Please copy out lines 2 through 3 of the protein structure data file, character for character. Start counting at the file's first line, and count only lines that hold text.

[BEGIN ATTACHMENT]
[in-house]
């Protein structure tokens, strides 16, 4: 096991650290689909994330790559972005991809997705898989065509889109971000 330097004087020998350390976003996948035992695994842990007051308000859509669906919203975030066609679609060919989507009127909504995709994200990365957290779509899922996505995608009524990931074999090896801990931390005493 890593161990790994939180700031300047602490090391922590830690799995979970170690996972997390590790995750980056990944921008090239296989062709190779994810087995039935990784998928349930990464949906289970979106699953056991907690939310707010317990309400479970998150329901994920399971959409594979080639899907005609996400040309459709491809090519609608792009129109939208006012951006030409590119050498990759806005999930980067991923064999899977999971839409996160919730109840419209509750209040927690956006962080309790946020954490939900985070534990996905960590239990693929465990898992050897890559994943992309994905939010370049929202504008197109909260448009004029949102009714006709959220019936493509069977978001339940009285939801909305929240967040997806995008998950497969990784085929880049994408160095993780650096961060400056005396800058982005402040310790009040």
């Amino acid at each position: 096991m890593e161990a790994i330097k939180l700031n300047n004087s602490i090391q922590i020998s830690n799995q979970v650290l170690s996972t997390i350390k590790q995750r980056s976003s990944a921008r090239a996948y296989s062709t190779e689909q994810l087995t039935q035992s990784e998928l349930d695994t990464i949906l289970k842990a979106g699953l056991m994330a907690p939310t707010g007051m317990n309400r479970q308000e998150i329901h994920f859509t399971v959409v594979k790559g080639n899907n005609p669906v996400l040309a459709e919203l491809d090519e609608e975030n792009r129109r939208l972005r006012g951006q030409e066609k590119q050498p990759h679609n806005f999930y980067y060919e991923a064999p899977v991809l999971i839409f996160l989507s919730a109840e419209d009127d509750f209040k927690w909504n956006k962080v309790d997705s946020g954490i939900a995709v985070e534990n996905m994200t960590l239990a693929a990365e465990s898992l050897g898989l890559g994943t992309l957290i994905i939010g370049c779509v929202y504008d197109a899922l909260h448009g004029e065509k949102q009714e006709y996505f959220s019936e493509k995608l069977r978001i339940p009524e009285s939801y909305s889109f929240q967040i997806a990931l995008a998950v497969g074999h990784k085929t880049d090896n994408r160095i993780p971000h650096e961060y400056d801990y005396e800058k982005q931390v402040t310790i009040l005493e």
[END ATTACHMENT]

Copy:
């Protein structure tokens, strides 16, 4: 096991650290689909994330790559972005991809997705898989065509889109971000 330097004087020998350390976003996948035992695994842990007051308000859509669906919203975030066609679609060919989507009127909504995709994200990365957290779509899922996505995608009524990931074999090896801990931390005493 890593161990790994939180700031300047602490090391922590830690799995979970170690996972997390590790995750980056990944921008090239296989062709190779994810087995039935990784998928349930990464949906289970979106699953056991907690939310707010317990309400479970998150329901994920399971959409594979080639899907005609996400040309459709491809090519609608792009129109939208006012951006030409590119050498990759806005999930980067991923064999899977999971839409996160919730109840419209509750209040927690956006962080309790946020954490939900985070534990996905960590239990693929465990898992050897890559994943992309994905939010370049929202504008197109909260448009004029949102009714006709959220019936493509069977978001339940009285939801909305929240967040997806995008998950497969990784085929880049994408160095993780650096961060400056005396800058982005402040310790009040």
């Amino acid at each position: 096991m890593e161990a790994i330097k939180l700031n300047n004087s602490i090391q922590i020998s830690n799995q979970v650290l170690s996972t997390i350390k590790q995750r980056s976003s990944a921008r090239a996948y296989s062709t190779e689909q994810l087995t039935q035992s990784e998928l349930d695994t990464i949906l289970k842990a979106g699953l056991m994330a907690p939310t707010g007051m317990n309400r479970q308000e998150i329901h994920f859509t399971v959409v594979k790559g080639n899907n005609p669906v996400l040309a459709e919203l491809d090519e609608e975030n792009r129109r939208l972005r006012g951006q030409e066609k590119q050498p990759h679609n806005f999930y980067y060919e991923a064999p899977v991809l999971i839409f996160l989507s919730a109840e419209d009127d509750f209040k927690w909504n956006k962080v309790d997705s946020g954490i939900a995709v985070e534990n996905m994200t960590l239990a693929a990365e465990s898992l050897g898989l890559g994943t992309l957290i994905i939010g370049c779509v929202y504008d197109a899922l909260h448009g004029e065509k949102q009714e006709y996505f959220s019936e493509k995608l069977r978001i339940p009524e009285s939801y909305s889109f929240q967040i997806a990931l995008a998950v497969g074999h990784k085929t880049d090896n994408r160095i993780p971000h650096e961060y400056d801990y005396e800058k982005q931390v402040t310790i009040l005493e």